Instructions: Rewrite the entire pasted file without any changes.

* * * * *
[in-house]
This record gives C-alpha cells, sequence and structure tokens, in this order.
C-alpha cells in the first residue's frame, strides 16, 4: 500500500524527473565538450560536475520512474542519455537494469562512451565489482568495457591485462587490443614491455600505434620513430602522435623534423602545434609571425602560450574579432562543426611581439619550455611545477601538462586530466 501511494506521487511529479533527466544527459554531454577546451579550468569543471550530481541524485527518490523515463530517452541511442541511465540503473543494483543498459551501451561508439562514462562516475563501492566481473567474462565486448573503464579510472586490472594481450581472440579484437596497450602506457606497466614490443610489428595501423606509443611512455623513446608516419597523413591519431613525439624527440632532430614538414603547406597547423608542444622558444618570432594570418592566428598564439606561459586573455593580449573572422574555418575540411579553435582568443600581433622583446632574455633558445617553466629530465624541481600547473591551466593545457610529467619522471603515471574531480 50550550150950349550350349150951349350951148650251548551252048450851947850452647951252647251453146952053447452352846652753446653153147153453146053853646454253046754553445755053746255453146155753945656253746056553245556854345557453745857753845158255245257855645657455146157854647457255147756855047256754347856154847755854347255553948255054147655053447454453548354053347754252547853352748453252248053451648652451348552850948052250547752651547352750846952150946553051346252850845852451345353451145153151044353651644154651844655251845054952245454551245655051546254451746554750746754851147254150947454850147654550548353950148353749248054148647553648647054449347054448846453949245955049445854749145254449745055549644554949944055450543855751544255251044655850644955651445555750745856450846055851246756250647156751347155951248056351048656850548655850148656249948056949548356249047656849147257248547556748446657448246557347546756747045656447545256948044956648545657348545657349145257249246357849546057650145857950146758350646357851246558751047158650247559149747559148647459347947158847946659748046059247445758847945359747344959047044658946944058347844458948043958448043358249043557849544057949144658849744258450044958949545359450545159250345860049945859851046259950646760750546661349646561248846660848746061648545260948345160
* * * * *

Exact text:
[in-house]
This record gives C-alpha cells, sequence and structure tokens, in this order.
C-alpha cells in the first residue's frame, strides 16, 4: 500500500524527473565538450560536475520512474542519455537494469562512451565489482568495457591485462587490443614491455600505434620513430602522435623534423602545434609571425602560450574579432562543426611581439619550455611545477601538462586530466 501511494506521487511529479533527466544527459554531454577546451579550468569543471550530481541524485527518490523515463530517452541511442541511465540503473543494483543498459551501451561508439562514462562516475563501492566481473567474462565486448573503464579510472586490472594481450581472440579484437596497450602506457606497466614490443610489428595501423606509443611512455623513446608516419597523413591519431613525439624527440632532430614538414603547406597547423608542444622558444618570432594570418592566428598564439606561459586573455593580449573572422574555418575540411579553435582568443600581433622583446632574455633558445617553466629530465624541481600547473591551466593545457610529467619522471603515471574531480 50550550150950349550350349150951349350951148650251548551252048450851947850452647951252647251453146952053447452352846652753446653153147153453146053853646454253046754553445755053746255453146155753945656253746056553245556854345557453745857753845158255245257855645657455146157854647457255147756855047256754347856154847755854347255553948255054147655053447454453548354053347754252547853352748453252248053451648652451348552850948052250547752651547352750846952150946553051346252850845852451345353451145153151044353651644154651844655251845054952245454551245655051546254451746554750746754851147254150947454850147654550548353950148353749248054148647553648647054449347054448846453949245955049445854749145254449745055549644554949944055450543855751544255251044655850644955651445555750745856450846055851246756250647156751347155951248056351048656850548655850148656249948056949548356249047656849147257248547556748446657448246557347546756747045656447545256948044956648545657348545657349145257249246357849546057650145857950146758350646357851246558751047158650247559149747559148647459347947158847946659748046059247445758847945359747344959047044658946944058347844458948043958448043358249043557849544057949144658849744258450044958949545359450545159250345860049945859851046259950646760750546661349646561248846660848746061648545260948345160